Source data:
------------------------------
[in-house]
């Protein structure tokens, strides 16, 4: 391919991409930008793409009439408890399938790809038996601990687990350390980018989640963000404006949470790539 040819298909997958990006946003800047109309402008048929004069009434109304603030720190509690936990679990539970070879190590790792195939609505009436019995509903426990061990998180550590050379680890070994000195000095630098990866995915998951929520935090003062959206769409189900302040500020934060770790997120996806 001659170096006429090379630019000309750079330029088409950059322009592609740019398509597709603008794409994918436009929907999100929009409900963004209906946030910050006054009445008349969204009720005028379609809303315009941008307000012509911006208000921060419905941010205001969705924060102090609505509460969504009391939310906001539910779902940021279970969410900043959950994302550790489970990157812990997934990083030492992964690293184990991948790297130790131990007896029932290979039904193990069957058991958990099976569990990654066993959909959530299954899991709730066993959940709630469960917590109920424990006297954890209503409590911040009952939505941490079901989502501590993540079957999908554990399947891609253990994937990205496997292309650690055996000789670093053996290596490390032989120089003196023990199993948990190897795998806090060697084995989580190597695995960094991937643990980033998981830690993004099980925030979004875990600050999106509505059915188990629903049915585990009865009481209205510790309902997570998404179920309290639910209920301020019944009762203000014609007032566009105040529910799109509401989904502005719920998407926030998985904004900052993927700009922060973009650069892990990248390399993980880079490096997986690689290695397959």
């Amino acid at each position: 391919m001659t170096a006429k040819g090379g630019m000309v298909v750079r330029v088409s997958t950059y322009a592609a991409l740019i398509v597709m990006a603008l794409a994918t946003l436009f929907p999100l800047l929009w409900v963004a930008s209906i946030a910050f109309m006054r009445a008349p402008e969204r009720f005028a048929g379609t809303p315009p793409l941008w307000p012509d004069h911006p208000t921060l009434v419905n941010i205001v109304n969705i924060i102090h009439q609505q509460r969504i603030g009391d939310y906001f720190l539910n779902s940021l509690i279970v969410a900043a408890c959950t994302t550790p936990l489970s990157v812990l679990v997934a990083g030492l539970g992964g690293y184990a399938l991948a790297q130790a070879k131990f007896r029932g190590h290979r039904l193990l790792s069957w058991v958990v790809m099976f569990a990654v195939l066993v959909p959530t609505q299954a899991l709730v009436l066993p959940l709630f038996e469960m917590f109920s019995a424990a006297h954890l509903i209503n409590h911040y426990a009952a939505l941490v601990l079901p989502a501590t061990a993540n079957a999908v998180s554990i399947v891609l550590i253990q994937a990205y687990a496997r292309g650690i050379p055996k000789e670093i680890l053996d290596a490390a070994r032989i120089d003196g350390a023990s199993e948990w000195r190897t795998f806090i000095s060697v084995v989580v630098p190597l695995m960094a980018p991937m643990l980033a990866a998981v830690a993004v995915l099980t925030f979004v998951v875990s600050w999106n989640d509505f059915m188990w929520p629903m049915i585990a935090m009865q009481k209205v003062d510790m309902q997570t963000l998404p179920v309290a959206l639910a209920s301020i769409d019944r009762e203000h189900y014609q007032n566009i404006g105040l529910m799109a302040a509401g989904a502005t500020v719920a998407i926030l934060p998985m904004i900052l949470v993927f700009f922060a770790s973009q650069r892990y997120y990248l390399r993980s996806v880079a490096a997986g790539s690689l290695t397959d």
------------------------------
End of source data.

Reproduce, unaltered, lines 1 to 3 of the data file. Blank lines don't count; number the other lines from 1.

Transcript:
[in-house]
């Protein structure tokens, strides 16, 4: 391919991409930008793409009439408890399938790809038996601990687990350390980018989640963000404006949470790539 040819298909997958990006946003800047109309402008048929004069009434109304603030720190509690936990679990539970070879190590790792195939609505009436019995509903426990061990998180550590050379680890070994000195000095630098990866995915998951929520935090003062959206769409189900302040500020934060770790997120996806 001659170096006429090379630019000309750079330029088409950059322009592609740019398509597709603008794409994918436009929907999100929009409900963004209906946030910050006054009445008349969204009720005028379609809303315009941008307000012509911006208000921060419905941010205001969705924060102090609505509460969504009391939310906001539910779902940021279970969410900043959950994302550790489970990157812990997934990083030492992964690293184990991948790297130790131990007896029932290979039904193990069957058991958990099976569990990654066993959909959530299954899991709730066993959940709630469960917590109920424990006297954890209503409590911040009952939505941490079901989502501590993540079957999908554990399947891609253990994937990205496997292309650690055996000789670093053996290596490390032989120089003196023990199993948990190897795998806090060697084995989580190597695995960094991937643990980033998981830690993004099980925030979004875990600050999106509505059915188990629903049915585990009865009481209205510790309902997570998404179920309290639910209920301020019944009762203000014609007032566009105040529910799109509401989904502005719920998407926030998985904004900052993927700009922060973009650069892990990248390399993980880079490096997986690689290695397959």
């Amino acid at each position: 391919m001659t170096a006429k040819g090379g630019m000309v298909v750079r330029v088409s997958t950059y322009a592609a991409l740019i398509v597709m990006a603008l794409a994918t946003l436009f929907p999100l800047l929009w409900v963004a930008s209906i946030a910050f109309m006054r009445a008349p402008e969204r009720f005028a048929g379609t809303p315009p793409l941008w307000p012509d004069h911006p208000t921060l009434v419905n941010i205001v109304n969705i924060i102090h009439q609505q509460r969504i603030g009391d939310y906001f720190l539910n779902s940021l509690i279970v969410a900043a408890c959950t994302t550790p936990l489970s990157v812990l679990v997934a990083g030492l539970g992964g690293y184990a399938l991948a790297q130790a070879k131990f007896r029932g190590h290979r039904l193990l790792s069957w058991v958990v790809m099976f569990a990654v195939l066993v959909p959530t609505q299954a899991l709730v009436l066993p959940l709630f038996e469960m917590f109920s019995a424990a006297h954890l509903i209503n409590h911040y426990a009952a939505l941490v601990l079901p989502a501590t061990a993540n079957a999908v998180s554990i399947v891609l550590i253990q994937a990205y687990a496997r292309g650690i050379p055996k000789e670093i680890l053996d290596a490390a070994r032989i120089d003196g350390a023990s199993e948990w000195r190897t795998f806090i000095s060697v084995v989580v630098p190597l695995m960094a980018p991937m643990l980033a990866a998981v830690a993004v995915l099980t925030f979004v998951v875990s600050w999106n989640d509505f059915m188990w929520p629903m049915i585990a935090m009865q009481k209205v003062d510790m309902q997570t963000l998404p179920v309290a959206l639910a209920s301020i769409d019944r009762e203000h189900y014609q007032n566009i404006g105040l529910m799109a302040a509401g989904a502005t500020v719920a998407i926030l934060p998985m904004i900052l949470v993927f700009f922060a770790s973009q650069r892990y997120y990248l390399r993980s996806v880079a490096a997986g790539s690689l290695t397959d």